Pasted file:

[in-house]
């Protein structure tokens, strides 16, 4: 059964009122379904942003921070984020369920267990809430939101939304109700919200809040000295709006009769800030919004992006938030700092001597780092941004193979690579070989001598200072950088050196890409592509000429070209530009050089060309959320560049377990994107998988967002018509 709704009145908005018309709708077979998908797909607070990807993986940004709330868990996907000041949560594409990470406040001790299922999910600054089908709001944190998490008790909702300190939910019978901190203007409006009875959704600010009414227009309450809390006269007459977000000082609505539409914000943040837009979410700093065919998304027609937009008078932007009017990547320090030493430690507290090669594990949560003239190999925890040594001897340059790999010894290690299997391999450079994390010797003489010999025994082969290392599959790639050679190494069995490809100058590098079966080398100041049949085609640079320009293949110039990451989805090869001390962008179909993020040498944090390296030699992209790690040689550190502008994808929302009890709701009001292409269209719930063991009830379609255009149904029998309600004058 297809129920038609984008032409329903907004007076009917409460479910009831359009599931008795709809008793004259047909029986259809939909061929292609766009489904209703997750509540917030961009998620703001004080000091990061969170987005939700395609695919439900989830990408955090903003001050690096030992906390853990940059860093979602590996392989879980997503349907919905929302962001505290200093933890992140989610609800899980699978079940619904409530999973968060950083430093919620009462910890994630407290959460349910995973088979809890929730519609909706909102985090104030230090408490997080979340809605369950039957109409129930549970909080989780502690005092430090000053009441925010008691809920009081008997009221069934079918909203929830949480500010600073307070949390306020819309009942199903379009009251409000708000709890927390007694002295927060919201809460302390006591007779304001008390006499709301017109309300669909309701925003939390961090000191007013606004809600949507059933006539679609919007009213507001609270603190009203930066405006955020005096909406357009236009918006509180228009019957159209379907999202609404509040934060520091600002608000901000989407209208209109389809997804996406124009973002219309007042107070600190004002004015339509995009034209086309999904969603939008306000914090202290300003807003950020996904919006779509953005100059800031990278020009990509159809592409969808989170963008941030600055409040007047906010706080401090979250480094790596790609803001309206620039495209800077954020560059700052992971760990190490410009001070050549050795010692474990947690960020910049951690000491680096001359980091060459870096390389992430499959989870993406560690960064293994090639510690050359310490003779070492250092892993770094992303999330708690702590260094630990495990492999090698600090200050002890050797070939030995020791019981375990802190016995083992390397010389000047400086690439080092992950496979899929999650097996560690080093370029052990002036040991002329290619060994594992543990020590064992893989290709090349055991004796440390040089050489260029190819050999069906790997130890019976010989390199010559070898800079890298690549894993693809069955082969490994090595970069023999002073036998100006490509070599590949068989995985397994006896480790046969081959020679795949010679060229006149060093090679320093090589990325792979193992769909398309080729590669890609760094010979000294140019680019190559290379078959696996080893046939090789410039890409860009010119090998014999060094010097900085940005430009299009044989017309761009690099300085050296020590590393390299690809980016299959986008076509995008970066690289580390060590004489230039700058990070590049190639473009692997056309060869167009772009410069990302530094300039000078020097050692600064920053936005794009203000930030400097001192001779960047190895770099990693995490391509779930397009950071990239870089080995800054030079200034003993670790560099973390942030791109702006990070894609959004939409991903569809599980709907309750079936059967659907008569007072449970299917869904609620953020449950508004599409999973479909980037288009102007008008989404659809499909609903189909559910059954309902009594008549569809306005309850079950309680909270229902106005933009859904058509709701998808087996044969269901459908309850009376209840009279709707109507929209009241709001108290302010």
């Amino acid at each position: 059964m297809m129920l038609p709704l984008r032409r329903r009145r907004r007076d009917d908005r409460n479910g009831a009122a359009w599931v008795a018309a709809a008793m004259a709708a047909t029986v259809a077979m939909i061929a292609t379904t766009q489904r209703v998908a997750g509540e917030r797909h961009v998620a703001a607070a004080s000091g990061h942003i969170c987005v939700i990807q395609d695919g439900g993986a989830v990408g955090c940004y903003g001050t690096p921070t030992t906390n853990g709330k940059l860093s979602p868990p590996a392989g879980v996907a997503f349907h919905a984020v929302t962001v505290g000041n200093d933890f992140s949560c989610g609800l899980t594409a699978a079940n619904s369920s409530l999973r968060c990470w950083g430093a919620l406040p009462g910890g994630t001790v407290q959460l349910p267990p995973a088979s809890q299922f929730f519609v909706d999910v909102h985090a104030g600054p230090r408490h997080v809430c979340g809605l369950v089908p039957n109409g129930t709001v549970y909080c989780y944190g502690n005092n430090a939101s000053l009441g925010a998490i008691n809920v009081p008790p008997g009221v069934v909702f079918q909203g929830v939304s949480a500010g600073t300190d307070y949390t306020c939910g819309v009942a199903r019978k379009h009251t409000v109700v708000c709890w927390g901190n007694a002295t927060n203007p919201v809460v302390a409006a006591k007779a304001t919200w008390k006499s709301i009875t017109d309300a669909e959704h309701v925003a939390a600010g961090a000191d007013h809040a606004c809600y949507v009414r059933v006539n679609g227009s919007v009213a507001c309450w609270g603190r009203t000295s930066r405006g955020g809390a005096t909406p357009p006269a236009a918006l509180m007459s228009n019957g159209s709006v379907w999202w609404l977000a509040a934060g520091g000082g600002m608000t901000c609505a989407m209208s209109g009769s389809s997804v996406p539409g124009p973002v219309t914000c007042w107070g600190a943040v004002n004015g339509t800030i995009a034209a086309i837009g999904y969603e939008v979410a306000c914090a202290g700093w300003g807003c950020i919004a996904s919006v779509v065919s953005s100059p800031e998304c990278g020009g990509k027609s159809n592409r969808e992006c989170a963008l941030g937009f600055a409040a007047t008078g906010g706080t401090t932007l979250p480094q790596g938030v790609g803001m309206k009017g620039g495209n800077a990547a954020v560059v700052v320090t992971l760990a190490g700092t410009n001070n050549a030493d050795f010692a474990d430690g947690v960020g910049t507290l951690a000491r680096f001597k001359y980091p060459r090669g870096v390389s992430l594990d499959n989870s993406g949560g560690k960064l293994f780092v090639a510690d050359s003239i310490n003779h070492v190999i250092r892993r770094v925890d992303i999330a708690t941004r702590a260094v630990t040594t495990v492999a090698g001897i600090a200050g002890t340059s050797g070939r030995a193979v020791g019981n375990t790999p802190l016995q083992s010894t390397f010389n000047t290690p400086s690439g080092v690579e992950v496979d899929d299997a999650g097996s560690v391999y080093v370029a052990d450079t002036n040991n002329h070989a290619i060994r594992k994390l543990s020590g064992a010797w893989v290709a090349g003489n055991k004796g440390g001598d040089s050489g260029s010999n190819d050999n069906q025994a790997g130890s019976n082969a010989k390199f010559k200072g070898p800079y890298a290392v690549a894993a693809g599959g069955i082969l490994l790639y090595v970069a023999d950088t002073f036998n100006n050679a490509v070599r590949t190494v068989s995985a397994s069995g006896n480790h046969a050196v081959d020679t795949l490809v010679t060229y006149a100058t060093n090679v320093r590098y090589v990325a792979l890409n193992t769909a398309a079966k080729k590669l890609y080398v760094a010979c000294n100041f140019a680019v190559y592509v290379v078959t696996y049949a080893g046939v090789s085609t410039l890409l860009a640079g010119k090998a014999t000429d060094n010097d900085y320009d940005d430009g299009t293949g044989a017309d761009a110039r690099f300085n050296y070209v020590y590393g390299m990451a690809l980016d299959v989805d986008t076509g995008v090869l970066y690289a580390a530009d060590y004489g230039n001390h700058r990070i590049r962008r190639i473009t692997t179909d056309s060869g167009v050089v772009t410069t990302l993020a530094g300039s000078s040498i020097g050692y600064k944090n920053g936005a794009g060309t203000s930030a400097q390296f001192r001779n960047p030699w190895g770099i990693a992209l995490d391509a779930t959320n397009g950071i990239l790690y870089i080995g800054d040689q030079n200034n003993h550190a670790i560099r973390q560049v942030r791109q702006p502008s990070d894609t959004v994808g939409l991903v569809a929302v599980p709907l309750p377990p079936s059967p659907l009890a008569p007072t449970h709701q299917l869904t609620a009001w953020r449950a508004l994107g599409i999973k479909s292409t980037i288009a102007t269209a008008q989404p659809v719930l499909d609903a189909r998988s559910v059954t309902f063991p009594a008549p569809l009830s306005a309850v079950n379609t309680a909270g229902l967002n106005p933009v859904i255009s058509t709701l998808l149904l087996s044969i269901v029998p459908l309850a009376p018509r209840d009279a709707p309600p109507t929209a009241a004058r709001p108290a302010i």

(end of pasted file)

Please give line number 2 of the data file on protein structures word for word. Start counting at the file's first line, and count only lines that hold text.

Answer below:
């Protein structure tokens, strides 16, 4: 059964009122379904942003921070984020369920267990809430939101939304109700919200809040000295709006009769800030919004992006938030700092001597780092941004193979690579070989001598200072950088050196890409592509000429070209530009050089060309959320560049377990994107998988967002018509 709704009145908005018309709708077979998908797909607070990807993986940004709330868990996907000041949560594409990470406040001790299922999910600054089908709001944190998490008790909702300190939910019978901190203007409006009875959704600010009414227009309450809390006269007459977000000082609505539409914000943040837009979410700093065919998304027609937009008078932007009017990547320090030493430690507290090669594990949560003239190999925890040594001897340059790999010894290690299997391999450079994390010797003489010999025994082969290392599959790639050679190494069995490809100058590098079966080398100041049949085609640079320009293949110039990451989805090869001390962008179909993020040498944090390296030699992209790690040689550190502008994808929302009890709701009001292409269209719930063991009830379609255009149904029998309600004058 297809129920038609984008032409329903907004007076009917409460479910009831359009599931008795709809008793004259047909029986259809939909061929292609766009489904209703997750509540917030961009998620703001004080000091990061969170987005939700395609695919439900989830990408955090903003001050690096030992906390853990940059860093979602590996392989879980997503349907919905929302962001505290200093933890992140989610609800899980699978079940619904409530999973968060950083430093919620009462910890994630407290959460349910995973088979809890929730519609909706909102985090104030230090408490997080979340809605369950039957109409129930549970909080989780502690005092430090000053009441925010008691809920009081008997009221069934079918909203929830949480500010600073307070949390306020819309009942199903379009009251409000708000709890927390007694002295927060919201809460302390006591007779304001008390006499709301017109309300669909309701925003939390961090000191007013606004809600949507059933006539679609919007009213507001609270603190009203930066405006955020005096909406357009236009918006509180228009019957159209379907999202609404509040934060520091600002608000901000989407209208209109389809997804996406124009973002219309007042107070600190004002004015339509995009034209086309999904969603939008306000914090202290300003807003950020996904919006779509953005100059800031990278020009990509159809592409969808989170963008941030600055409040007047906010706080401090979250480094790596790609803001309206620039495209800077954020560059700052992971760990190490410009001070050549050795010692474990947690960020910049951690000491680096001359980091060459870096390389992430499959989870993406560690960064293994090639510690050359310490003779070492250092892993770094992303999330708690702590260094630990495990492999090698600090200050002890050797070939030995020791019981375990802190016995083992390397010389000047400086690439080092992950496979899929999650097996560690080093370029052990002036040991002329290619060994594992543990020590064992893989290709090349055991004796440390040089050489260029190819050999069906790997130890019976010989390199010559070898800079890298690549894993693809069955082969490994090595970069023999002073036998100006490509070599590949068989995985397994006896480790046969081959020679795949010679060229006149060093090679320093090589990325792979193992769909398309080729590669890609760094010979000294140019680019190559290379078959696996080893046939090789410039890409860009010119090998014999060094010097900085940005430009299009044989017309761009690099300085050296020590590393390299690809980016299959986008076509995008970066690289580390060590004489230039700058990070590049190639473009692997056309060869167009772009410069990302530094300039000078020097050692600064920053936005794009203000930030400097001192001779960047190895770099990693995490391509779930397009950071990239870089080995800054030079200034003993670790560099973390942030791109702006990070894609959004939409991903569809599980709907309750079936059967659907008569007072449970299917869904609620953020449950508004599409999973479909980037288009102007008008989404659809499909609903189909559910059954309902009594008549569809306005309850079950309680909270229902106005933009859904058509709701998808087996044969269901459908309850009376209840009279709707109507929209009241709001108290302010």